Lenny Abrahamson’s adaptation of Room does not set itself an easy task. Part of what made Emma Donoghue’s parent novel of the same name so entrancing—and so horrific—was its adept use of an immersive, childish perspective. Relentlessly, the novel frames a world and a mindset so frank, fresh, and convincing that the reader does not feel pressured to resurface. Donoghue’s text thrives on its ability to speak its own language, to frame desperation, survival, and adaption out of a nightmare scape. The book, on that front, does something extraordinary, resounding in the voice of a five-year-old child.

Abrahamson’s film follows closely the plot of Donoghue’s novel, almost step by step, as closely as a film adaptation could reasonably hope to follow. Jack (Jacob Tremblay) and Ma (Brie Larson) have lived in Room all of Jack’s five years of life. Ma, abducted from her college campus as a teenager, is the captive of “Old Nick” (Sean Bridgers), Jack’s father, and trapped in a soundproof garden shed that is the only world Jack knows. Outside, he believes, is Outer Space. Then Ma “un-lies”: she tells Jack the story of how she was stolen, and, as Old Nick loses his job and his abuse escalates, the mother and son make their escape. The novel—and the movie—hit their stride. One world meets another. Jack and Ma must learn to speak the language of the outside. Ma’s parents and their world have shifted, the lost world recovered, but altered.

But the film approaches this largely internal book with a medium that, unlike text, can only look out. The sense of scope—again, this is all Jack’s point of view—is so much easier to control in text than it is visually, on screen. Meanwhile the movie’s tangibility, its visceral details, stand out much more boldly than they do on the page. In film, we hear screams and see bruises only loosely understood, though clearly communicated, by Jack’s round-about narration in the book.

And remarkably the movie does just what it sets out to do. It’s faithfully, intensely accurate to the feeling of the book. Both are heart-rending. Both are impressive. Both go directly to the zone where narrative instinctually wants to shy away from, sinking back to the sidelines to imply the unspeakable. Instead, both movie and novel shove the most earnest and sympathetic child’s perspective into the heart of a very adult nightmare, and report directly. Donoghue has called her book an ode to motherhood, though that ode is delivered through moments of tight-throated drama; the movie saunters down that cathartic, quick-pulse path. The plot treads precisely through the heart of taboo, but does it—not for shock, and not for grandeur—with genuine heart. Part of this twinning, novel to screen, is likely due in no small part to the fact that Donoghue herself penned the screenplay.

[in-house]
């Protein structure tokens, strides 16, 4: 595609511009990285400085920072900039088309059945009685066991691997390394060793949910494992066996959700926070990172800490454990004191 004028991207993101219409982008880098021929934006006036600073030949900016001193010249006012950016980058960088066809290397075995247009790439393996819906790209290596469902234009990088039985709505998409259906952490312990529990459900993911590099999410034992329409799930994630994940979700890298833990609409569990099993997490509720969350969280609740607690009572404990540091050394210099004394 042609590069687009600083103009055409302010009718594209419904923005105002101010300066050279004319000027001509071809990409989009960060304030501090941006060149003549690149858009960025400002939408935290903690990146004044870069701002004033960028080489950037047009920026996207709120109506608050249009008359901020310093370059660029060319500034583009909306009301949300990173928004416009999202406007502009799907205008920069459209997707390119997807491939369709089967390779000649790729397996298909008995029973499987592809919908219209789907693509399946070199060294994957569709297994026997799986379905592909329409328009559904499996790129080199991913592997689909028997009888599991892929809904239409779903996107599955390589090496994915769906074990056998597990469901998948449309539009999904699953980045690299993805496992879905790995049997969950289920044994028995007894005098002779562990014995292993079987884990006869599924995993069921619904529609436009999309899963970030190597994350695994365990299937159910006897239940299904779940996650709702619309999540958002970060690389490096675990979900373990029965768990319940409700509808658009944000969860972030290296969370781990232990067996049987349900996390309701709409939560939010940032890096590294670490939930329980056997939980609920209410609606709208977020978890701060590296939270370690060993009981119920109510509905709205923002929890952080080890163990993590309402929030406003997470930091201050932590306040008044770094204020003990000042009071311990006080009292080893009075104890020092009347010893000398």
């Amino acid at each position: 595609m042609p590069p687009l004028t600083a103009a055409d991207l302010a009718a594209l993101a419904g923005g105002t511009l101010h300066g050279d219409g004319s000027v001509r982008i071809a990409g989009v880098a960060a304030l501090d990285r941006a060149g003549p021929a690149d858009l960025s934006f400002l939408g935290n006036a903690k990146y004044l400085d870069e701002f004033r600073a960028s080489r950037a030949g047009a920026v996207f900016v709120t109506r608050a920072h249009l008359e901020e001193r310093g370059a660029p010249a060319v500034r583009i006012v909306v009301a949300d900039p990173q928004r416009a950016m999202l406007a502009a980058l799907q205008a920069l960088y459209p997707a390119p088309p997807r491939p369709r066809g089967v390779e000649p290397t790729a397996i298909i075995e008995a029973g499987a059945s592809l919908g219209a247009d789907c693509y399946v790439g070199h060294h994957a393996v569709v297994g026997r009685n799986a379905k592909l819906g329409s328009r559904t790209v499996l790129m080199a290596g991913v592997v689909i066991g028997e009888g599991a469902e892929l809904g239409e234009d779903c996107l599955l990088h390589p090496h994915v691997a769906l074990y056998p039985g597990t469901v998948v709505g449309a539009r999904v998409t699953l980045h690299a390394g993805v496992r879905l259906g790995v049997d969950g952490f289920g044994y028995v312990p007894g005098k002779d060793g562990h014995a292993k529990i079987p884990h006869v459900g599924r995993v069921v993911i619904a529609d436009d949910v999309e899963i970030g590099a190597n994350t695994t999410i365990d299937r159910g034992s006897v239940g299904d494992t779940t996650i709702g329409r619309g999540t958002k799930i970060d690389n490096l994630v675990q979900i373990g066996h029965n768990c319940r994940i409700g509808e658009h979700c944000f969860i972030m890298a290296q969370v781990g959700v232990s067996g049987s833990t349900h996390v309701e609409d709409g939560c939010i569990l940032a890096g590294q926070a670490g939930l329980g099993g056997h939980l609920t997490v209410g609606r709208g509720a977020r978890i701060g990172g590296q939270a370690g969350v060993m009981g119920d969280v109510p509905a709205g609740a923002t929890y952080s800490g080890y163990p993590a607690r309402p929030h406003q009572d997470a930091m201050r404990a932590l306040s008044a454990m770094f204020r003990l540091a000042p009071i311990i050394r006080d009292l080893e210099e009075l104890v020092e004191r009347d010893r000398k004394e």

The most obvious forays into the book’s limited, childish scope are close-ups and panning shots. These combine to bring our focus poignantly and specifically onto a single object. Objects in Room are characters themselves, in Jack’s eyes. They all have special personalities and special talents, all uniquely, intensely themselves, just like Jack and Ma. The movie brings that personality effortlessly to life: Jack greets each fixture in turn in the morning, establishing the scope of his Room-sized world. A film shot within a single space is not unprecedented by any means—Rear Window stands out, the most popular example. The camera pulls off a tricky set of maneuvers in Room, cutting from one angle to another, showing the room in sections, corners, and flashes. It isn’t minimized or boring, an hour into our time there, just the way that Hitchcock expanded the voyeur’s perch in Rear Window. We’re intensely aware of where we’re looking and how we’re seeing. Our window onto the novel’s world is as cleanly, expressly defined as in the text, through Jack’s eyes, in Jack’s scope.